Are you anti-homeless?

If we aren’t, maybe we should be

By Morf Morford

Tacoma Daily Index

Not long ago I heard a local homeless activist described by a critic as being “anti-homeless”. It was not intended as a compliment.

The word “anti-homeless” strikes me as being similar to the word “anti-racist” in the sense that I can’t comprehend or even imagine anyone advocating their opposites.

There are clear and strident voices in opposition to “anti-racism” programs, but few, if any are in direct support or advocacy of unbridled “racism”. The same is presumably true of being “anti-homeless”.

As individuals and as advocacy groups, we have widely differing views and assumptions about the causes and solutions to homelessness. But I have yet to run into anyone who is an advocate FOR homelessness.

One of the most persistent urban legends is the belief that some, even many, on the streets or the muddy margins of our cities and towns actually want to be there. I’m guessing that none of these arm-chair social service experts have actually talked to – or even better, listened to, a living, breathing homeless person.

I have. Many times.

Even those who refuse shelter or social services have little to no interest in staying where they are. At least for very long. And few, if any, had being homeless as one of their intended life goals. Quite opposite, in fact, in virtually every case. Being cold, wet and vulnerable loses its appeal very quickly.

A typical day – for most of us

Consider, for example, the routine, everyday motions of a typical semi-middle class person. Within our safely secured home, we wake up in our comfortable, familiar bed. We use slippers and maybe a robe, a nearby functional bathroom, find coffee, breakfast, maybe a favorite morning radio or TV program.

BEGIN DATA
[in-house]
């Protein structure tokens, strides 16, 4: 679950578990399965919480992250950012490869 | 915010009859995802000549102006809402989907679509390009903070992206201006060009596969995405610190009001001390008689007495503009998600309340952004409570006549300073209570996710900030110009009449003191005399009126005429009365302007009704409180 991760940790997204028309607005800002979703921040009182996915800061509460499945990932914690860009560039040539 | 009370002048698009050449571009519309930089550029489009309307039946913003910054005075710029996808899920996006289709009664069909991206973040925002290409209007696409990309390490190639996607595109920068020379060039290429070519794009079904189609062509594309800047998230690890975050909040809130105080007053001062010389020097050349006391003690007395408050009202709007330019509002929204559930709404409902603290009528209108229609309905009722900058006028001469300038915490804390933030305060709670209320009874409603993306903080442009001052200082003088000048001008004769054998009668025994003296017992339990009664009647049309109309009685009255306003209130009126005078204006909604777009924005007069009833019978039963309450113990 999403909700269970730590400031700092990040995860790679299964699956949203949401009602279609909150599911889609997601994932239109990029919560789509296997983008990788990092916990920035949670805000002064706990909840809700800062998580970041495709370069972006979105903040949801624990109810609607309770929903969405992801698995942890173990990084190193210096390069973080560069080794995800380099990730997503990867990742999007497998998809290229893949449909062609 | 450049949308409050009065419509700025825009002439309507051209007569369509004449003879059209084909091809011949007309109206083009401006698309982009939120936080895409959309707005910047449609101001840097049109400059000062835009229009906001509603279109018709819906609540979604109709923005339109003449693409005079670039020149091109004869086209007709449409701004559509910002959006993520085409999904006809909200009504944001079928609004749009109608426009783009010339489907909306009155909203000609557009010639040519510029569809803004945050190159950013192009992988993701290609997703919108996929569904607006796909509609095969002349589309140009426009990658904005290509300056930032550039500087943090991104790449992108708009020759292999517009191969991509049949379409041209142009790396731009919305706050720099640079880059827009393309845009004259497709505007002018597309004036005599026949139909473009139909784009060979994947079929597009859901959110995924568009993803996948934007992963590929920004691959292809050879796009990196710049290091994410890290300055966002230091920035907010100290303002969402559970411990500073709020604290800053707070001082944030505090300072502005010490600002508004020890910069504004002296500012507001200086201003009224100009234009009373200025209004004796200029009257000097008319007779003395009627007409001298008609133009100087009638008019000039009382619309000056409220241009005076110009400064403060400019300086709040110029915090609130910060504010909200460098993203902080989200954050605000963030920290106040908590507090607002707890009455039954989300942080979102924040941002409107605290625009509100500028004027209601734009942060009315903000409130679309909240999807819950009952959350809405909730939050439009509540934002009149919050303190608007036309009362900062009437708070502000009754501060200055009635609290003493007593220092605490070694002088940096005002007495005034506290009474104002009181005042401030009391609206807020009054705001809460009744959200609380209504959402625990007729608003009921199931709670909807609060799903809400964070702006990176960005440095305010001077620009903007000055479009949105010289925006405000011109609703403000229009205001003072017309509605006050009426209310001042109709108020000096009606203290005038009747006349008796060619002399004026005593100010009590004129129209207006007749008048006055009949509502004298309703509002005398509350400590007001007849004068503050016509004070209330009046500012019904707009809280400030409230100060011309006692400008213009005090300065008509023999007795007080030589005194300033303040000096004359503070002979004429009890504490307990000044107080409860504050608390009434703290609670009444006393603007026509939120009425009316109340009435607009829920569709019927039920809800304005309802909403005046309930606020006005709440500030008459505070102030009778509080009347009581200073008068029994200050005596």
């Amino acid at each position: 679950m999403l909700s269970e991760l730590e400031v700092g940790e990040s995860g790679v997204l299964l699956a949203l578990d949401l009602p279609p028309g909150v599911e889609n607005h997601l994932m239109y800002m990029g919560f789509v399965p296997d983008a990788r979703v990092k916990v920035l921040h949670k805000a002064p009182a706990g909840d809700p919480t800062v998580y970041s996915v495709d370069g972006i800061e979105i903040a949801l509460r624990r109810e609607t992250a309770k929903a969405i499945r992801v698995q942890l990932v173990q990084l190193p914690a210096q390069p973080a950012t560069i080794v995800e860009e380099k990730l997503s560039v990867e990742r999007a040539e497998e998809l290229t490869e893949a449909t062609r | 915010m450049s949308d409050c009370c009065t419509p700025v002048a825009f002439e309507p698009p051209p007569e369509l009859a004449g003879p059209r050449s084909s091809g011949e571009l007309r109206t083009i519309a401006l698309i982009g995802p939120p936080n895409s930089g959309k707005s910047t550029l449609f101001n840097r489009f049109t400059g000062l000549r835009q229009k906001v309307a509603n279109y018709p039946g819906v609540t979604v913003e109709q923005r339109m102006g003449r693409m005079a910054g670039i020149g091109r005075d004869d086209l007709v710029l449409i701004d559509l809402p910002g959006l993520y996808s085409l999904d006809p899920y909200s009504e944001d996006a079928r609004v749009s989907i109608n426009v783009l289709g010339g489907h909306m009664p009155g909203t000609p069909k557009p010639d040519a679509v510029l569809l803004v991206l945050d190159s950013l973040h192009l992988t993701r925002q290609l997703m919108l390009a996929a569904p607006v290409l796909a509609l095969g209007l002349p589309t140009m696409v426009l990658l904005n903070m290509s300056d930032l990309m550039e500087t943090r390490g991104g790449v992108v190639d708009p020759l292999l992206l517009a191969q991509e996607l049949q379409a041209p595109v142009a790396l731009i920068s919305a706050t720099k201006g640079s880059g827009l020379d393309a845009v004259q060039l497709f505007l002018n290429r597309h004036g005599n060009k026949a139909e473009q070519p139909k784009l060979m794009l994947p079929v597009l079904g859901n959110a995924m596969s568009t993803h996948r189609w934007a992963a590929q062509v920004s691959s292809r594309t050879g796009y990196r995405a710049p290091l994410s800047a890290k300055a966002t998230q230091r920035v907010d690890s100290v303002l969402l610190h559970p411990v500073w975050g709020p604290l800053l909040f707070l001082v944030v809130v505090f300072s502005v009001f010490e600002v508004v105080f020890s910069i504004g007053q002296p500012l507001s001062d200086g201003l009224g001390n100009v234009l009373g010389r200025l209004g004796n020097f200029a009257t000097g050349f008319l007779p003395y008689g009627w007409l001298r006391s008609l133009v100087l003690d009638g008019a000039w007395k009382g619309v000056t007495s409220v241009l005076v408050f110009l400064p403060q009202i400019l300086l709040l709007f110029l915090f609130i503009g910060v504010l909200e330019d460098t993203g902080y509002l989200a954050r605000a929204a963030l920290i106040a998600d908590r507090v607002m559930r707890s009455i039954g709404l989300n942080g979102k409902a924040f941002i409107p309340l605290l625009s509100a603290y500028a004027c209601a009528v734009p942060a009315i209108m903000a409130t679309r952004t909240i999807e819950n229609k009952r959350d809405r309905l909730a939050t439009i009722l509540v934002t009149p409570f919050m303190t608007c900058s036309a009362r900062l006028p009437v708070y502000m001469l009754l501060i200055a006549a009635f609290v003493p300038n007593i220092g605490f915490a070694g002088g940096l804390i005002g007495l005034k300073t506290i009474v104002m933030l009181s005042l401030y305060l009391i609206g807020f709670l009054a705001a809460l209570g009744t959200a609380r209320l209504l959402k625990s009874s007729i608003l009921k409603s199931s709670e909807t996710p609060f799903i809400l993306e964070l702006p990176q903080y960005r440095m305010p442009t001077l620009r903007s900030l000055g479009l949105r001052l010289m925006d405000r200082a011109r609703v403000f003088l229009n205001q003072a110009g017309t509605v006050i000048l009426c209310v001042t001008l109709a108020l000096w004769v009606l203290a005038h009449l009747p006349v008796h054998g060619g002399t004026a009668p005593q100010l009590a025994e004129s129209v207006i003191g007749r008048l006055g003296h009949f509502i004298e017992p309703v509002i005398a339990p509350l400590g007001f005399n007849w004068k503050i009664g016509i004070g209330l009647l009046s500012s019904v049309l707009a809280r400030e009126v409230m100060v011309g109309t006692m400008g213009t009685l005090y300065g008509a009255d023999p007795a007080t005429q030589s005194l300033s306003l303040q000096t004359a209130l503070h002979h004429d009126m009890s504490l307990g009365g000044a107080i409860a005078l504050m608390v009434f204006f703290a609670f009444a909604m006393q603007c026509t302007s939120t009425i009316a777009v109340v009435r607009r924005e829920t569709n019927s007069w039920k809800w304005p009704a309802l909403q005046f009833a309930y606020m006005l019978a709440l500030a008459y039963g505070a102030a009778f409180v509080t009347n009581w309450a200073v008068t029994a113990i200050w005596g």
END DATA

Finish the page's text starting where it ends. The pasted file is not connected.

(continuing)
We make our choices for appropriate clothing, find everything (mostly) where it should be. We prepare for our day, lock our home, confident in the knowledge that everything within it would be intact and undisturbed until our return. We make our way to our secure and familiar form of transportation.

At work, we find virtually everything as we left it the day before. From paperwork to keyboards, everything is clean and ready for our use.

After work we make our way home and, even at home, everything is largely the way we left it.

In short, safety, security and predictability are the hallmarks of the everyday life for most of us.

None of that is true for homeless people

By most accounts about a fourth of homeless people work. And far more would if they had transportation or if they could find a way to secure what few possessions they have while away at a workplace.

And homeless people are vulnerable – on a scale and on a schedule few of us could imagine.

Without locks or security of any kind, homeless people find themselves at the mercy of every whim of rain or wind or assaults and intimidation by those more cruel or desperate than they are. Or the ever-shifting responses from law enforcement or the general public.

The bottom line is that no one wants them.

No park, school, library or neighborhood want the homeless anywhere around – or even within sight.

Being homeless is dangerous

Nationwide 58% of those who are unsheltered have a disability compared to 10% of the general population. More than 32% have chronic illness.